F-BHSX, 18457,327; F-BHSY, 18458, 329; F-BHSZ, 18459,335.

USAF - B. 707-353B 62-6000, 18461, 303

Lufthansa - B. 707-330B D-ABOS, 18462, 333; D-ABOT,
18463, 363.

To summarise we have line numbers:

303,305,320,323,325,326,327,329,331,333,335,363

c/ns

18456/7/8/9
18461/2/3
18485/6/7/8/9

So no real clue there. I've never seen any printed detail on the reason why these airframes are "odd balls".

Anyone out there KNOW why?


User currently offlineTimz From United States of America, joined Sep 1999, 6708 posts, RR: 7
Reply 11, posted (13 years 1 week 22 hours ago) and read 1833 times:

PhilB, in your first post you seem to be saying some early 707/720s were retrofitted with the taller fin but no ventral fin. Can you think of an example (hopefully with a pic)?

The Putnam says that Advanced 707-320Bs and all -320Cs had wing/flap/slat modifications that made the ventral fin unnecessary. So maybe Boeing continued to produce a few unAdvanced -320Bs after the Advanced model first appeared?


User currently offlinePhilB From Ireland, joined May 1999, 2915 posts, RR: 13
Reply 12, posted (13 years 1 week 19 hours ago) and read 1831 times:

Started to research this and found we may be in a minefield!

C/n 17663, as HS-VGC is pictured in JP Airline Fleets 1975 with a tall tail and no ventral fin. This is a 131 built as N736TW line no 24. C/n 17666, HS-VGA is pictured in the 1974 edition WITH a ventral fin, yet this is line no 32, again a 707-131, ex TWA. These would both have had tall tails fitted retrospectively.

In JP 1981 there is a pic of B707-120 N930NA of NASA which is a KC-135 conversion with a tall tail and no ventral fin.

Also, looking at a range of photos of 707-100 srs, 300srs and B720s, there seem to be at least three sizes of ventral fin.

I'd be delighted if someone could explain the logic behind the different/lack of ventral fins and the logic of the fitting of ventral fins to the aircraft CV990 listed.


User currently offlinePhilB From Ireland, joined May 1999, 2915 posts, RR: 13
Reply 13, posted (13 years 1 week 10 hours ago) and read 1816 times:

Bump - because I'd really like the answer, though I suspect there is no work of reference that gives it!!

User currently offlineTrident From United Kingdom, joined Feb 2000, 484 posts, RR: 0
Reply 14, posted (13 years 1 week 10 hours ago) and read 1814 times:

N930NA IS a KC-135, not a conversion to a 707-120. The 707 and KC-135 are quite different aircraft. No KC-135's feature ventral fins, probably because the location of the ventral fin is precisely where the refueling gear is positioned.

User currently offlinePhilB From Ireland, joined May 1999, 2915 posts, RR: 13
Reply 15, posted (13 years 1 week 10 hours ago) and read 1816 times:

Agreed the KC135 is a different airframe - narrower fuselage etc. etc. but N930NA has had a great deal of 707 retrobuilt into it and many listings show it as a B707-120 (when, of course, a civilianised KC135 should be shown as a B717). Do you know how it is/was listed in USCAR?

Back to the tail, the tall tail is obviously a retrofit, as with other 135s. Agree that the refuelling boom would be in the way of a ventral fin but it only adds to the "mystery" of the reasons for/effects of the fin and the need for different sizes and why some aircraft were fitted whilst contemporaneous airframes were not.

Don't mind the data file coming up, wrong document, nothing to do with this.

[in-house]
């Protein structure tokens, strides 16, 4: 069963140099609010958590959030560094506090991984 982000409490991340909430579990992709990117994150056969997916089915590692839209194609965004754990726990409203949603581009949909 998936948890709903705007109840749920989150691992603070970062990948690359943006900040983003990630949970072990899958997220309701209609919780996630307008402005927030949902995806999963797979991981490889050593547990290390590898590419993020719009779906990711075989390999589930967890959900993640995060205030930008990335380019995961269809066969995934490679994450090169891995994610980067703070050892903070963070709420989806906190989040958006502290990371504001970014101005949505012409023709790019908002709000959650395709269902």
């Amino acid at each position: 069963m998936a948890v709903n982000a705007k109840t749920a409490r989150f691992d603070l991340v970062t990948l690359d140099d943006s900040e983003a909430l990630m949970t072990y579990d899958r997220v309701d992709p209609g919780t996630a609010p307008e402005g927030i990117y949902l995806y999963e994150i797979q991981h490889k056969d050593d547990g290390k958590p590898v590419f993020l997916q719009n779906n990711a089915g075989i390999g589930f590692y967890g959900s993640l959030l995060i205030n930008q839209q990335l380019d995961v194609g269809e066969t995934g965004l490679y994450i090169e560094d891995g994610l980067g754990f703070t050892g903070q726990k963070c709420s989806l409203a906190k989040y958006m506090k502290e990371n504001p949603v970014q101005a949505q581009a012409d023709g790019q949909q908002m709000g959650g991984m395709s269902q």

User currently offlinePhilB From Ireland, joined May 1999, 2915 posts, RR: 13
Reply 17, posted (13 years 6 days ago) and read 1793 times:

No he didn't, he's still got two eyes which work, even with specs  Smile/happy/getting dizzy.

The photo is a black and white taken by Frank Bucher at Bangkok with the reg very clear, date not given and there is no ventral fin - and certainly not the big one in the photo you highlight.

I haven't got a flat bed scanner so I can't get the shot to you.

As I said before, the whole area of the ventral fin seems (apart from the UK involvement with the 707-436) to be shrouded in a little bit of mystery.

HS-VGA may have been able to operate under Thai jurisdiction without the fin but either Israeli Aircraft Industries or the US authorities had it replaced before the aircraft wound up in Mojave


User currently offlineTimz From United States of America, joined Sep 1999, 6708 posts, RR: 7
Reply 18, posted (13 years 5 days 21 hours ago) and read 1781 times:

Cearley's TWA book has a broadside shot of N736TW clearly showing the reg and ventral fin.

User currently offlinePhilB From Ireland, joined May 1999, 2915 posts, RR: 13
Reply 19, posted (13 years 5 days 21 hours ago) and read 1772 times:

Trying to think logically about this, the Brits forced Boeing to make the tail taller and add the ventral fin on the Conway powered 707-436. The Conway was the first by-pass or turbo fan engine in service, albeit with a small by-pass ratio.

Given the already recognised dutch roll problems associated with the type, The Brits probably thought the problem would be worse with more powerful engines.

Eventually, every 707/720 still flying was retro-fitted with the taller tail but there seem to be three types of ventral fin.

A small, long one, generally on the 707-138 and 720/720B though some 120Bs have it, a medium sized, long one which appears on the 120 and some early 320Bs and the full size long one on the 320 and 420.

Then, of course the bulk of the JT3D engined 320Bs and the 320Cs had no ventral fin. I seem to remember that 62-6000, the VC-137 had a ventral fin when built and this was removed at some stage.

The KC-135 re-tailing saga seems to have managed without the ventral fin due to the boom.

But why the variations? It must be to do with the engines fitted. BUT the JT3D was more powerful than the Conway - so why no fin?

I've now found a pic of HS-VGA with a full size ventral fin taken in 1973.....aaaaaagh!